I upgraded my primary laptop to Precise yesterday. Very smoooooth! Kudos to the Ubuntu team for the way they are running this cycle; their commitment to keeping the Precise Pangolin usable from opening to release as 12.04 LTS is very evident.
The three legs of our engineering practice are cadence, quality and design. For those teams which maintain their own codebases (unity, juju, bzr, lp and many more) the quality position is a easier to define, because we can make test coverage and continuous tested integration standard practices. It’s more challenging for the platform team and Ubuntu community, who integrate thousands of packages from all sorts of places into one product: Ubuntu. We’ve traditionally focused on items like security, where participation in a global security process helps us ensure Ubuntu gets world-class security support and has established a world-leading track record of security patches and proactive security.
Nevertheless, the last year has seen some amazing leaps forward in our ability to manage quality across the entire platform. In large part, that’s thanks to the leadership of Rick Spencer and Pete Graner, who made smoke-testing and benchmarking a rigorous part of the process for every change to the platform, and lead the work to make that commitment sane in practice across all the hundreds of people, inside and outside Canonical, who needed to be on board with it. And it’s thanks to tools like Jenkins and LAVA which automate the testing and reporting across a vast array of problem spaces, architectures and packages.
So we have a daily weather report for Precise, which gives you a feeling for where things stand right now, as well as tighter integration of the test suites being run by Canonical upstreams on code destined for Precise with the test harness used by the platform team integrating that work into the distribution. I’ll take the liberty of repeating some of Rick’s core points here:
For upstreams, it boils down to “treat your trunk as sacred”. Practically, it requires:
- There is a trunk of code bound for Ubuntu.
- This trunk always builds automatically.
- This trunk has tests that are always passing automatically.
- All branches are properly reviewed for having both good tests and good implementation before merged into trunk.
- Any branch that breaks trunk by causing automated tests to fail or causes trunk to stop building, are immediately reverted.
For Ubuntu Engineering, the responsibilities include:
- Every maintainer in Ubuntu must have a test plan for upstream trunks that are run before uploading to the development release.
- Tests in the test plan that are automated can be run with the help of the QA team.
- Tests in the test plan that are manual can be run with the help of Nicholas, the new community QA Lead
- Refrain from uploading a trunk into Ubuntu if there are serious bugs found in testing that will slow down people using the development release for testing and development.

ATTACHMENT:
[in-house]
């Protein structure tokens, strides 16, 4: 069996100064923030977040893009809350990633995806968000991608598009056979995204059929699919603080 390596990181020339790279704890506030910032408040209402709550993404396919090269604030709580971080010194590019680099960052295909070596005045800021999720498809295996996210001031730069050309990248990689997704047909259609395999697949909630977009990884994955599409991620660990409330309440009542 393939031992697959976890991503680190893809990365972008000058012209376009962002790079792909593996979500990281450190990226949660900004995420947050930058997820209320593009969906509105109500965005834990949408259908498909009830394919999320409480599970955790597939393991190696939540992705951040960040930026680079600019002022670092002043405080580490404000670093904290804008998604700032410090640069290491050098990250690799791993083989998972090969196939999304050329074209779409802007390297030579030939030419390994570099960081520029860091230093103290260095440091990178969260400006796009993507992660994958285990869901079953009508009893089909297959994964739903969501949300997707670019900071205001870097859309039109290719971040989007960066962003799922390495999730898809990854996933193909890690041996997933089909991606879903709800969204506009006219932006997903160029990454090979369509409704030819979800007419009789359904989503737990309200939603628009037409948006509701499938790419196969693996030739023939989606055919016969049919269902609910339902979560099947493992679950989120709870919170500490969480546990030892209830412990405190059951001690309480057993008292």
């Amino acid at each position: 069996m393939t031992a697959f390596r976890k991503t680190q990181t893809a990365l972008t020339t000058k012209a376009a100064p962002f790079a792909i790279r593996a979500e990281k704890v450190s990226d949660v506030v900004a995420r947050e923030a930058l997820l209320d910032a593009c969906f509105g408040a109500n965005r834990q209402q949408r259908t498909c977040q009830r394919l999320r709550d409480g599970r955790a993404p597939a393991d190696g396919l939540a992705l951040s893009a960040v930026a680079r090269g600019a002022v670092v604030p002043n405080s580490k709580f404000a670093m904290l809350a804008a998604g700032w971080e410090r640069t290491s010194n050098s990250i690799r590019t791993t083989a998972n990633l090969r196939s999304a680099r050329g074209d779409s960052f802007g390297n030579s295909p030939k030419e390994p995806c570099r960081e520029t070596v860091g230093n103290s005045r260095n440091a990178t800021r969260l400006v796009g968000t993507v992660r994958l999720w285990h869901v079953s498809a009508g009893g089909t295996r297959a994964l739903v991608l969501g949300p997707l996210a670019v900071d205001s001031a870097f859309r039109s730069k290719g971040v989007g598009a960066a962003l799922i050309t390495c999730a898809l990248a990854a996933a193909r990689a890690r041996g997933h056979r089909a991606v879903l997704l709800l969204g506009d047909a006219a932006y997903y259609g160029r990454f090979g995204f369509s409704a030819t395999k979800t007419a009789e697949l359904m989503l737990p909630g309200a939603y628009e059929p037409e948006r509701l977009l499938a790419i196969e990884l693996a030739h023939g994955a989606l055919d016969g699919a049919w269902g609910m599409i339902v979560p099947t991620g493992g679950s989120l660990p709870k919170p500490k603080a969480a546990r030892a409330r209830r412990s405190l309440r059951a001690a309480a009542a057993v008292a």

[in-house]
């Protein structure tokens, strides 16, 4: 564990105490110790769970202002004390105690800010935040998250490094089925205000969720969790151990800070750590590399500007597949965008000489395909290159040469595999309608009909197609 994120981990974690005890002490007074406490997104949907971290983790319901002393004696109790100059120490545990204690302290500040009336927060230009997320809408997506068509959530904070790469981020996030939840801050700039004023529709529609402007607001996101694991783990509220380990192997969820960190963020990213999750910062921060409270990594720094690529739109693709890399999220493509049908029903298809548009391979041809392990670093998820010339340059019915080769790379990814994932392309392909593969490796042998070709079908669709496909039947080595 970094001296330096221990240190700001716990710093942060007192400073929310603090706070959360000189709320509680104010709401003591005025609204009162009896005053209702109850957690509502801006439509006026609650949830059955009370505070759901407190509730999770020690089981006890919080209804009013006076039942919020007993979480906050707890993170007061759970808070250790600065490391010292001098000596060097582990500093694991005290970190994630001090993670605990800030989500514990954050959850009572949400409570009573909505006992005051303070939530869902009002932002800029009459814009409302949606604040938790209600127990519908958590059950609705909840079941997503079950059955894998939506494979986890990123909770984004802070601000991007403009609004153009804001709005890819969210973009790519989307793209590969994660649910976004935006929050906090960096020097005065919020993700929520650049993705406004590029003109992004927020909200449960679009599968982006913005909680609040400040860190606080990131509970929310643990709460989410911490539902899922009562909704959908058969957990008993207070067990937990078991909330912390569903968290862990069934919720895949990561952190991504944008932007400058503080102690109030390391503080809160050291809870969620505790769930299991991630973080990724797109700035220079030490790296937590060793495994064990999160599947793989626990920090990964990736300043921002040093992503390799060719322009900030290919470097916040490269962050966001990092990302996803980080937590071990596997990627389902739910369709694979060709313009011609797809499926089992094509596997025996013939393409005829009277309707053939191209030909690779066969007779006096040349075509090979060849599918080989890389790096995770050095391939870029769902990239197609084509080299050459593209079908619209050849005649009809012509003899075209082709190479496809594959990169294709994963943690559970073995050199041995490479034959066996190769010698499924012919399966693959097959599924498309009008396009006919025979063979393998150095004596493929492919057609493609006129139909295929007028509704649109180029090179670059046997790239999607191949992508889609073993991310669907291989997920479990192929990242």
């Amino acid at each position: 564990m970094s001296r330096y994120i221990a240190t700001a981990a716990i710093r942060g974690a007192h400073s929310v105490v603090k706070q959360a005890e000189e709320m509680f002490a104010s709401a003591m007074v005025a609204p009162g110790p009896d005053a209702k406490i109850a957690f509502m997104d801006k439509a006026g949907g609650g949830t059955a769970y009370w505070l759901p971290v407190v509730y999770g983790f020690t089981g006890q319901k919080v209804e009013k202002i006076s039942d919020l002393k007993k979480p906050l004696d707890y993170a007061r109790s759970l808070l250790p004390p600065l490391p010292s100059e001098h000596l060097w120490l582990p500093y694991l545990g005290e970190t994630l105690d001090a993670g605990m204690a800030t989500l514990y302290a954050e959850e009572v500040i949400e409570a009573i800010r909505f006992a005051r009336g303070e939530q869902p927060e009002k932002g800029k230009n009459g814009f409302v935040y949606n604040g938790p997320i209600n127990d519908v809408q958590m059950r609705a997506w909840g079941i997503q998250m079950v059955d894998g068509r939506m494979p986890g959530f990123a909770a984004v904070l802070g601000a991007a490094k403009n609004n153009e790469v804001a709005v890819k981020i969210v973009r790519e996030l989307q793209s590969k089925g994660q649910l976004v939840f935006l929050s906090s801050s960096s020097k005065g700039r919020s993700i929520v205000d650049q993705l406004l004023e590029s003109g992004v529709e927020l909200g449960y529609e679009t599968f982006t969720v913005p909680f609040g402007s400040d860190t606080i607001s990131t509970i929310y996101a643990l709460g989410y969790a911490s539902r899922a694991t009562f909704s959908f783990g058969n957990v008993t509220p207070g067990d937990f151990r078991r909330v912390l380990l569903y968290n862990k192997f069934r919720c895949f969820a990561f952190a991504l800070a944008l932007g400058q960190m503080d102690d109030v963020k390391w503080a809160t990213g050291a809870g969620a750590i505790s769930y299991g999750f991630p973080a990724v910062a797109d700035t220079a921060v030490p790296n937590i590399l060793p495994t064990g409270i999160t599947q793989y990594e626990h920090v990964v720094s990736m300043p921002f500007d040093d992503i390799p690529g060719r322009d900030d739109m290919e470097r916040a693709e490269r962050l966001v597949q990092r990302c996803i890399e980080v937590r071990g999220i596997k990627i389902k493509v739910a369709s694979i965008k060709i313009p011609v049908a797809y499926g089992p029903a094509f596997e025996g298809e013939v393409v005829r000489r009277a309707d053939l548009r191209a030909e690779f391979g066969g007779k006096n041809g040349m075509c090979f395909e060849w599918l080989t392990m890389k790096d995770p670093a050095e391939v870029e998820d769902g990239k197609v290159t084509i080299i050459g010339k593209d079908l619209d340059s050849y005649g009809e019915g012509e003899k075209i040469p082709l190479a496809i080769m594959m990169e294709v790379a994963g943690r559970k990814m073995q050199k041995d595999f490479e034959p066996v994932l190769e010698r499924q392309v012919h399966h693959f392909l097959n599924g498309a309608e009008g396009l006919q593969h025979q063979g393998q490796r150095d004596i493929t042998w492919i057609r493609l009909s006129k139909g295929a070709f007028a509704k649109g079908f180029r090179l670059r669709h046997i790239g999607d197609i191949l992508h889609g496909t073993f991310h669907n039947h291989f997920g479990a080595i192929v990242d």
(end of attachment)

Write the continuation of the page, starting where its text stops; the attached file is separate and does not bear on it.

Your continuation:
- Revert uploads that break Ubuntu, as there is no point in having the latest of a trunk in Ubuntu if it’s broken and just slowing everyone down.
- Add tests to upstream projects for the Ubuntu test plan if serious bugs do get through that cause a revert.
This isn’t limited to Canonical team members; didrocks and the French Musketeers have built a Unity SRU testing process which should let us crowdsource perspectives on the quality improvements or regressions of changes in Unity. Ara’s ongoing work around component and system testing is giving us a very useful database of known issues at the hardware level. Work on Checkbox and related tools continues to ensure that people can contribute data and help prioritise the issues which will have the widest benefit for millions of community adopters.
Where upstreams have test suites, we’re integrating those into the automated QA framework. In an ideal world, whenever a package is changed, we’d have an upstream test suite to run for that package AND for every package which depends on it. That way, we’d catch breakage in the package itself, but more importantly, we’d catch consequential damage elsewhere, which is much harder for upstreams to catch themselves.
We’re already running that program, and as upstreams start to take testing more seriously, coverage across the whole platform will improve significantly. It’s been Canonical practice to have test suites for several years, and it’s very encouraging to see other upstreams adopting TDD and at the least rigorous unit and functional testing, one at a time. Open source projects love to talk about quality – but it’s important to back that with measurable practices and data. As an example in a complex case, we run the LTP against every kernel SRU, in addition to our own kernel and hardware cert tests.
In future, it should be possible to link this to the existing daily builds of tip (we have over 500 upstreams running daily builds on Launchpad, which is fantastic). THAT would give upstreams the ability to know when commits to their tip break tests in dependent packages. It would suck a large amount of compute, but it would provide a fantastic early warning system of collisions between independent changes in diverse but related projects.
There’s a lot more we will do, by integrating Apport for crash data collection, and routing those reports through a big data sieve we should be able to identify the issues which are having the biggest impact on the most users. But that’s a blog for another day. For now, well done, team Ubuntu!